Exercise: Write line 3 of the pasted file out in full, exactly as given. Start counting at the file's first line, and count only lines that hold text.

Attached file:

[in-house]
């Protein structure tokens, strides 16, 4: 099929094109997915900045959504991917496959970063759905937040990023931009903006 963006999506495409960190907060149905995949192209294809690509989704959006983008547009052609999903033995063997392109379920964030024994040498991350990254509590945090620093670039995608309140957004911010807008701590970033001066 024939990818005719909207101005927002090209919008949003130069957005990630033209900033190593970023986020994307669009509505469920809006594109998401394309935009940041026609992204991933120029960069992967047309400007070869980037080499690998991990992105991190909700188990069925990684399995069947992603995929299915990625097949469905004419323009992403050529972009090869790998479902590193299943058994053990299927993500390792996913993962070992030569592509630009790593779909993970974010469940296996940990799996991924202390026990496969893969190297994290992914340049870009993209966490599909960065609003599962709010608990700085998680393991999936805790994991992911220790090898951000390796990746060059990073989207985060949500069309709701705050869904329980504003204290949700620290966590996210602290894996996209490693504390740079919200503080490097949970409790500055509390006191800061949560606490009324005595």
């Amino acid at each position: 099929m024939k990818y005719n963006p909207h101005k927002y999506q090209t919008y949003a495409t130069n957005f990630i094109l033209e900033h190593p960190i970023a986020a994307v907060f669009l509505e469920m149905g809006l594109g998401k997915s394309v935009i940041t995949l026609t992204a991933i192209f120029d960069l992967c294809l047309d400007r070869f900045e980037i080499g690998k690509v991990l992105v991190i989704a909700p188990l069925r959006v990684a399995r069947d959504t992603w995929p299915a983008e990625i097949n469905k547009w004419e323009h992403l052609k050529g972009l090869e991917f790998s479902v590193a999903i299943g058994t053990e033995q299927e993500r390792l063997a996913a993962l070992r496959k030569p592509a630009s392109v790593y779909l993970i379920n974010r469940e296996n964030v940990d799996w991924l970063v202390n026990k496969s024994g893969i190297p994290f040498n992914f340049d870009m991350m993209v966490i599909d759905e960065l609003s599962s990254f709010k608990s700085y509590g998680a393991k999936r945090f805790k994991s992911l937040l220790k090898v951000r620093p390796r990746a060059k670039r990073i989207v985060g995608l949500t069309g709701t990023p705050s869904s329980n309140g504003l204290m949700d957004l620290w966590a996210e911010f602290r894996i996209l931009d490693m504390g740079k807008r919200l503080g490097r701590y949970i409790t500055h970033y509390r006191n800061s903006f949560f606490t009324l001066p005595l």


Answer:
């Amino acid at each position: 099929m024939k990818y005719n963006p909207h101005k927002y999506q090209t919008y949003a495409t130069n957005f990630i094109l033209e900033h190593p960190i970023a986020a994307v907060f669009l509505e469920m149905g809006l594109g998401k997915s394309v935009i940041t995949l026609t992204a991933i192209f120029d960069l992967c294809l047309d400007r070869f900045e980037i080499g690998k690509v991990l992105v991190i989704a909700p188990l069925r959006v990684a399995r069947d959504t992603w995929p299915a983008e990625i097949n469905k547009w004419e323009h992403l052609k050529g972009l090869e991917f790998s479902v590193a999903i299943g058994t053990e033995q299927e993500r390792l063997a996913a993962l070992r496959k030569p592509a630009s392109v790593y779909l993970i379920n974010r469940e296996n964030v940990d799996w991924l970063v202390n026990k496969s024994g893969i190297p994290f040498n992914f340049d870009m991350m993209v966490i599909d759905e960065l609003s599962s990254f709010k608990s700085y509590g998680a393991k999936r945090f805790k994991s992911l937040l220790k090898v951000r620093p390796r990746a060059k670039r990073i989207v985060g995608l949500t069309g709701t990023p705050s869904s329980n309140g504003l204290m949700d957004l620290w966590a996210e911010f602290r894996i996209l931009d490693m504390g740079k807008r919200l503080g490097r701590y949970i409790t500055h970033y509390r006191n800061s903006f949560f606490t009324l001066p005595l």